Litter dumped in Birmingham parks triples
People visiting Birmingham’s parks are being urged to show their respect for the environment after 1,280 tonnes of litter was cleared from such settings in the first five months of 2020.
For the same period in 2019, some 400 tonnes was removed.
Over recent weeks, the lockdown-inspired use of Birmingham’s parks and open spaces and the resulting surge in litter has meant that extra staff time equivalent to 10 workers per week is having to be assigned to keep open spaces as clean as possible – diverting the staff from their routine parks maintenance duties.
Cllr John O’Shea, Cabinet Member for Street Scene and Parks at Birmingham City Council, said: “Our parks staff do a fantastic job, but the pandemic is piling extra pressures on those working in our open spaces.
“Our magnificent open spaces are one of Birmingham’s greatest assets and we want people to use them, but also to treat them with care and respect.”
“The waste tonnages and the resource we are having to pour in are not sustainable in the long-term, but if people just tidy up after themselves, we can ensure our parks continue to be great places to visit.”
People flouting lockdown rules at Birmingham’s parks and open spaces are also being urged to show respect for their fellow residents, council workers, public health and the environment after a string of recent anti-social behaviour and incidents.
In recent weeks, as well as the litter surge, there have been episodes including:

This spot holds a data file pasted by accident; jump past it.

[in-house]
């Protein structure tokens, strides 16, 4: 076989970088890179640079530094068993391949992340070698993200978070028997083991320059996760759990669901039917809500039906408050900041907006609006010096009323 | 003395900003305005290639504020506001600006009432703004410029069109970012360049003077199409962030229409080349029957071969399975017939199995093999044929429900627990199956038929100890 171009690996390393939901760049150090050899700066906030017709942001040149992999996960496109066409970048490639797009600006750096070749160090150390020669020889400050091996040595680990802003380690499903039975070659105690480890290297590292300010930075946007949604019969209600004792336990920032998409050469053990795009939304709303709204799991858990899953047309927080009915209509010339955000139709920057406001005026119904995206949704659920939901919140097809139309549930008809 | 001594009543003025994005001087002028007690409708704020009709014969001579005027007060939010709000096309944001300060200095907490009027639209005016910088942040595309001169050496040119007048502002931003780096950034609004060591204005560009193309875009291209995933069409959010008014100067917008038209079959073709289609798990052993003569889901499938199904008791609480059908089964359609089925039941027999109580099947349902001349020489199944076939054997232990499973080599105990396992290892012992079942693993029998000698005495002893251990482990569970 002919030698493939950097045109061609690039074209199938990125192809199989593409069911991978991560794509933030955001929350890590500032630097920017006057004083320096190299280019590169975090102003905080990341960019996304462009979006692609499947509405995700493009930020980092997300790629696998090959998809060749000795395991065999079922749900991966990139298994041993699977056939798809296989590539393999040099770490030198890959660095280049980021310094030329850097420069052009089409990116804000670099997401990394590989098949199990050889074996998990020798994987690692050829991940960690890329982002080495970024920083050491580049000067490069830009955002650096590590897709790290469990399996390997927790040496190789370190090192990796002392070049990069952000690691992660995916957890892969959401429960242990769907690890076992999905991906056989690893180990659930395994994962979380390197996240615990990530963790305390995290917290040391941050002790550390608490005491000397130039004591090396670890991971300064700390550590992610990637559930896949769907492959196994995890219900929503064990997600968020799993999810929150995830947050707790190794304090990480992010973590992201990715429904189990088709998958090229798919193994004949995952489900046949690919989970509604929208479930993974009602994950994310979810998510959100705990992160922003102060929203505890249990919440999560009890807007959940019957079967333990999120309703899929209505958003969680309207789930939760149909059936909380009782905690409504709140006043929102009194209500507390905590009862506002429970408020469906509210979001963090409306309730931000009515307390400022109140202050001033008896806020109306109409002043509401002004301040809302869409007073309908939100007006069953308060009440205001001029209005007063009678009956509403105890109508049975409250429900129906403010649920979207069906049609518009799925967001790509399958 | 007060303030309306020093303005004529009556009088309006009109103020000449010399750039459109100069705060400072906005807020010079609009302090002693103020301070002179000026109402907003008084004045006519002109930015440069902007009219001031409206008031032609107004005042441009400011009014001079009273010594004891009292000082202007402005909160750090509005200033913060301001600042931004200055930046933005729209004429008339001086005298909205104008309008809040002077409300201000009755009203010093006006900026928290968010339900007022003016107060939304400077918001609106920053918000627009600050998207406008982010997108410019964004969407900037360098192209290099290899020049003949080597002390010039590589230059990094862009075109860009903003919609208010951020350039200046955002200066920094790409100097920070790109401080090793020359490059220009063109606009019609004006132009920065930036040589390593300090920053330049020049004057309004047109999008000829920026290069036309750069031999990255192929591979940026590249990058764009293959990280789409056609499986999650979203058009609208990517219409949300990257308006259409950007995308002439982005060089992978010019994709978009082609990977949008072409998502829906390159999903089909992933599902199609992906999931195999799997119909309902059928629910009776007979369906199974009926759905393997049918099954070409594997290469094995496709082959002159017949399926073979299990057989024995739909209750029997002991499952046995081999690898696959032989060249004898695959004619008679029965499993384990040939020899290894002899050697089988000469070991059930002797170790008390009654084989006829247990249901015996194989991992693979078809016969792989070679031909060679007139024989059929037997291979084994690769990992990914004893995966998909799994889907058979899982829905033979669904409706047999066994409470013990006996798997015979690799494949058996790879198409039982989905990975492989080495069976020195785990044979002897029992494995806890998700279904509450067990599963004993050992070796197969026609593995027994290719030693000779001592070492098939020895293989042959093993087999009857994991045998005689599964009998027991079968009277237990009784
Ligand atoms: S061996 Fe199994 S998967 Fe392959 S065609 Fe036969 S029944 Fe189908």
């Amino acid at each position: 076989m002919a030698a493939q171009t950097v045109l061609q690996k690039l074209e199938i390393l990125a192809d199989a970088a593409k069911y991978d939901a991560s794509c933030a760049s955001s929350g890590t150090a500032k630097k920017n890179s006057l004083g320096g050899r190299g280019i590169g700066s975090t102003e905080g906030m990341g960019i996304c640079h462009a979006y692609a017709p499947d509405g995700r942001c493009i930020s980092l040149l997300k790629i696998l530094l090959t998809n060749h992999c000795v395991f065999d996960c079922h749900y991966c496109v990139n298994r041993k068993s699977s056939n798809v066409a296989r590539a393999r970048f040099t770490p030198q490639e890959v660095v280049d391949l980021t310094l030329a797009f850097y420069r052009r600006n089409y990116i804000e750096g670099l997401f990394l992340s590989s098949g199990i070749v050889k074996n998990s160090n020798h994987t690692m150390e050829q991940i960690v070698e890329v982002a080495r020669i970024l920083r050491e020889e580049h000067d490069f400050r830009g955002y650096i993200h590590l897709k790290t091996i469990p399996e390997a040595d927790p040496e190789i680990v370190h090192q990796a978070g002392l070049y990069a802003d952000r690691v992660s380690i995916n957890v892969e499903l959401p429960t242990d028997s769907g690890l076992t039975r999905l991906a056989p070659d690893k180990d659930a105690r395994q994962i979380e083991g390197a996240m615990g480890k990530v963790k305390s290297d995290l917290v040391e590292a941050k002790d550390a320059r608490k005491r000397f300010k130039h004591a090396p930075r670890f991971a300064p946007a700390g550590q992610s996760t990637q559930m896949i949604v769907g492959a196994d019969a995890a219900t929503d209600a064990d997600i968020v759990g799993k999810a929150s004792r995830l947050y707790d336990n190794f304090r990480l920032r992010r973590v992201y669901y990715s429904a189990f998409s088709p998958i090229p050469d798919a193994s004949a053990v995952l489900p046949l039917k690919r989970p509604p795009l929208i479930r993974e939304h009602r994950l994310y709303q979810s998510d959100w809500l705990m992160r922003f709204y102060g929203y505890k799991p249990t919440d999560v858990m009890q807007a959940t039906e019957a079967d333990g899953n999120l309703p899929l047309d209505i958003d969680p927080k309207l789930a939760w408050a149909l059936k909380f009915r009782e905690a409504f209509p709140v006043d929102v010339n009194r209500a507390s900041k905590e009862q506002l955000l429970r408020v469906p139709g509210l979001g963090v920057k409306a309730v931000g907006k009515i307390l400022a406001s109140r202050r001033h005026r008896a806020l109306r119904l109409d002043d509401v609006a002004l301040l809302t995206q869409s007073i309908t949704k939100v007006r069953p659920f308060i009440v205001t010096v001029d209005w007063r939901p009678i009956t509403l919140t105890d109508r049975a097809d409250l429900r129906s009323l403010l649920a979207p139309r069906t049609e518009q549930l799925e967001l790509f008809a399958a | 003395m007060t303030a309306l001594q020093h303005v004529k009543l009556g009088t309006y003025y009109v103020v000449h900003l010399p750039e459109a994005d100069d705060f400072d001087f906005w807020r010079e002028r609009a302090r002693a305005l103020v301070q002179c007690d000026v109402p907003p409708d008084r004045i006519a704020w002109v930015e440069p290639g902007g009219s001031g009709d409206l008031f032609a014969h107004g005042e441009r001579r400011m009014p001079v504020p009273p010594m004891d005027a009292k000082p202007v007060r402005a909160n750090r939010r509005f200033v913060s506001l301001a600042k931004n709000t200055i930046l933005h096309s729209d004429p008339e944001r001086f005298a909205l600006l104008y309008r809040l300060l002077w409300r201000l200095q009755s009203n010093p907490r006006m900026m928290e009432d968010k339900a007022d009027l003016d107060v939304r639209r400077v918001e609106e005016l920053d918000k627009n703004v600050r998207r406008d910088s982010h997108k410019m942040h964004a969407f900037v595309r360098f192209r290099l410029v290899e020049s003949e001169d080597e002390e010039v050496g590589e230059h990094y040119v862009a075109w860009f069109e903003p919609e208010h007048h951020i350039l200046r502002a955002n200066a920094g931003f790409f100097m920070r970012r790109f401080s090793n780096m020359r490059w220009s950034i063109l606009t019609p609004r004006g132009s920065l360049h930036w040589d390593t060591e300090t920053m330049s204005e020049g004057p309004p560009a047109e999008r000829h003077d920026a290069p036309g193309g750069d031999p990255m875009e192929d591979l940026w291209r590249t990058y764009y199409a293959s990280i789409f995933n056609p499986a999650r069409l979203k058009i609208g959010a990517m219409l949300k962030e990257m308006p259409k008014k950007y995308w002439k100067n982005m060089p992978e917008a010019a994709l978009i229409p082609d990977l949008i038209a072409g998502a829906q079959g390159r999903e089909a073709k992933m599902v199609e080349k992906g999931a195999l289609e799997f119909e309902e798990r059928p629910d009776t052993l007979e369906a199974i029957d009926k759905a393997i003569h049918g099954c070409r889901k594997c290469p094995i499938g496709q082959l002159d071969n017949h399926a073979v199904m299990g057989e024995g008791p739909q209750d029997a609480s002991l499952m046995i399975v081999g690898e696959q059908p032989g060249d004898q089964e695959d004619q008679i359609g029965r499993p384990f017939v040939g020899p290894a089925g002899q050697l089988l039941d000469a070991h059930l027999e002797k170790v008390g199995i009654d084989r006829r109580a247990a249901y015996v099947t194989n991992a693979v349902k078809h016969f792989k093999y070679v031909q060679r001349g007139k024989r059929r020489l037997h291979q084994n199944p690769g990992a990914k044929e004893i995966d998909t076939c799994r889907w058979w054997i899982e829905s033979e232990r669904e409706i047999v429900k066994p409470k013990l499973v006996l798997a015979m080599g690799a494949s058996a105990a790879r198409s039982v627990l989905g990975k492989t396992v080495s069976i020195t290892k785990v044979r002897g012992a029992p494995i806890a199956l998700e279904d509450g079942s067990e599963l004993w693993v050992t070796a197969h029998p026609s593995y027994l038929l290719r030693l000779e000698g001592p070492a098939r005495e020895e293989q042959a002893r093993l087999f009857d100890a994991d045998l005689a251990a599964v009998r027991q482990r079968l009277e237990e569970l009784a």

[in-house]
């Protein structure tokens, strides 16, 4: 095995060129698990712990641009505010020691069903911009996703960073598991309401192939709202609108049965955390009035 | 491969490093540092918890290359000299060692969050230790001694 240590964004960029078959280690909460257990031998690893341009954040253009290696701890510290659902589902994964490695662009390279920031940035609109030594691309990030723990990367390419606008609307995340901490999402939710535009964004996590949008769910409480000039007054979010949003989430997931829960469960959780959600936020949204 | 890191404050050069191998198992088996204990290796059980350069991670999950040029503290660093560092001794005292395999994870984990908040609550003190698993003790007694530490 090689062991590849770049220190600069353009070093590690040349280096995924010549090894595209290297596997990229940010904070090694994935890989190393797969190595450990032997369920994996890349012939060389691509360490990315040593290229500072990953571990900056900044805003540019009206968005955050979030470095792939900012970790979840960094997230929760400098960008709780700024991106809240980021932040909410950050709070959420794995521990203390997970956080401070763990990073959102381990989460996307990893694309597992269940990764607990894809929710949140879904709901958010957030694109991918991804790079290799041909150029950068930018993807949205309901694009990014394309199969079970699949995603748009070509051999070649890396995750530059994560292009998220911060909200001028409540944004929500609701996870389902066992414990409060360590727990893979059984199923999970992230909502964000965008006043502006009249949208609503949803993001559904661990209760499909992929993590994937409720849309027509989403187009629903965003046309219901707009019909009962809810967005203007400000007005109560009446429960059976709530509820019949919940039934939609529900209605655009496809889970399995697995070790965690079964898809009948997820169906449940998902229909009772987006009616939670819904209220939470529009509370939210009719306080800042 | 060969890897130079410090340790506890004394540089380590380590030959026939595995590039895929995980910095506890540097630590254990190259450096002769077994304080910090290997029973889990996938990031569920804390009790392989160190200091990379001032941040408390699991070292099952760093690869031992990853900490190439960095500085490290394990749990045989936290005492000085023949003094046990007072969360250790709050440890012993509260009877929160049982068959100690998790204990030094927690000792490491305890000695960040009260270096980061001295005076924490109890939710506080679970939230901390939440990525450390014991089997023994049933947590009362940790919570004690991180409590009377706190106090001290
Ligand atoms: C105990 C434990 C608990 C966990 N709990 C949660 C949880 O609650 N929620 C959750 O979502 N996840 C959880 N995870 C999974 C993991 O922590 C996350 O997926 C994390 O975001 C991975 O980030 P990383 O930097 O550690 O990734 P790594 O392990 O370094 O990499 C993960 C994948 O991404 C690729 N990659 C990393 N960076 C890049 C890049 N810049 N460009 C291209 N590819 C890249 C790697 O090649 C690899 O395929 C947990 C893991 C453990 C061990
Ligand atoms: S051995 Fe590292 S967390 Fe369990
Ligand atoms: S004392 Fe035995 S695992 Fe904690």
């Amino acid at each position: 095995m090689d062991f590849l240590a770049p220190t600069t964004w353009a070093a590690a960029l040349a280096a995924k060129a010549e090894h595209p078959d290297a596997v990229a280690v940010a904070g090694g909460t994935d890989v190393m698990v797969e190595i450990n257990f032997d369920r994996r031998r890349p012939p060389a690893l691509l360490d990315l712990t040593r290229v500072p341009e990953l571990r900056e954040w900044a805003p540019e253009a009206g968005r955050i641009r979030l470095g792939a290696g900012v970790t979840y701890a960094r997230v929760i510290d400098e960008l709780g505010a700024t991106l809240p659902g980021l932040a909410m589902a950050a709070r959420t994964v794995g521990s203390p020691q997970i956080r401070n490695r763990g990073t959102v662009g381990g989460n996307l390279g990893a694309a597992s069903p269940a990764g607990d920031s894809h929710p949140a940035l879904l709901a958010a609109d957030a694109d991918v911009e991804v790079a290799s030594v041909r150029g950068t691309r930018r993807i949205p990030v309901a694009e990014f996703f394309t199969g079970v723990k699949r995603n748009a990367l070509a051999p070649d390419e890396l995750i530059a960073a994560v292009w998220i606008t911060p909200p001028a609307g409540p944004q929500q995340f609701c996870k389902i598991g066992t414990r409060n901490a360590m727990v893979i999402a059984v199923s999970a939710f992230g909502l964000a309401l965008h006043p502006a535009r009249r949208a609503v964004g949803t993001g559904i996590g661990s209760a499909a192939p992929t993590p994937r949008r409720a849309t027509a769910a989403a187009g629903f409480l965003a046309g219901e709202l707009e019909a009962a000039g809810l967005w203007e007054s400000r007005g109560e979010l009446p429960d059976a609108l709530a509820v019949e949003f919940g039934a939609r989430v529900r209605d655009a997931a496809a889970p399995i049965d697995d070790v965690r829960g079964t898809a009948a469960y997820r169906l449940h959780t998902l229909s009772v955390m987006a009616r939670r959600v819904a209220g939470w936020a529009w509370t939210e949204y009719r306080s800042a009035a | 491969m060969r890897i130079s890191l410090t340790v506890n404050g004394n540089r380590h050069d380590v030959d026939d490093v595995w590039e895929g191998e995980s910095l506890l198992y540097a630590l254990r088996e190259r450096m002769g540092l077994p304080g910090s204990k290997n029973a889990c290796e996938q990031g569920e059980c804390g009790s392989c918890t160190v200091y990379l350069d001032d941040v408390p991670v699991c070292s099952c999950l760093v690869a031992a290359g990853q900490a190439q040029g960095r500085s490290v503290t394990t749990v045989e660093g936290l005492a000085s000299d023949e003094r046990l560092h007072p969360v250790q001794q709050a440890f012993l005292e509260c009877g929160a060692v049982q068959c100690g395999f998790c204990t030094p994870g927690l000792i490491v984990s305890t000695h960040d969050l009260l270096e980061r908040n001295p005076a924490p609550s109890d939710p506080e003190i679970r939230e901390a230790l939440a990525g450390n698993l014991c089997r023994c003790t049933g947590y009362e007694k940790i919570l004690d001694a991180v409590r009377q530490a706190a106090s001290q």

- A series of “rave” style mass gatherings, with no evidence of social distancing;
- Attacks on parks staff trying to close car parks in evenings;
- Drug use.
Cllr O’Shea added: “The overwhelming majority of people are working with us in the ongoing battle against coronavirus and we are grateful for that.
“We have kept our parks open throughout lockdown because we know that they are vital to the health and well-being of so many people across our city, but we do have a small number of people abusing our open spaces.
“Given that tens of thousands of people have died nationally as a result of COVID-19, it is saddening to see people turn up to unauthorised and unofficial events at some parks – in some cases travelling from outside the city to do so.
“This risks everything we have done collectively in three months to tackle the pandemic. I get people have lockdown fatigue, pubs and clubs have been shut and the weather has been magnificent, but we have to follow the guidance to protect our friends, family and loved ones.”
Visitor numbers have more than doubled at some of parks since the lockdown began and the council has been working closely with West Midlands Police to monitor and tackle the issues that have been arising.
Cllr O’Shea said: “The fact some people are verbally and physically abusing our workers as they attempt to close parks in the evening is a disgrace.
“Last week beer bottles were thrown at one employee, but that is sadly just the tip of the iceberg. Parks staff have been working all throughout the lockdown to keep sites clean and accessible. They are part of the band of frontline key workers to whom we all owe a huge debt of gratitude.
“The environmental damage to our open spaces and the impact on those that live near such settings cannot be under-estimated either. Anti-social behaviour has far-reaching implications.
“Put simply, there are no excuses for acts like this. My message is stop, think about how you use our parks and please keep doing your bit to tackle coronavirus.”
***3 July 2020 UPDATE***
Data for June has now been finalised - further emphasising the challenge the council faces.
In 2019, some 60 tonnes of litter was collected in our parks - meaning the first half of the year saw 460 tonnes collected.
In 2020, some 433 tonnes of litter was collected in our parks - meaning the first half of the year saw 1,713 tonnes collected.
This means overall, litter has almost quadrupled in our parks in the first half of the year.
In June, on a like-for-like basis, there has been a seven-fold increase in litter tonnages between this year and last.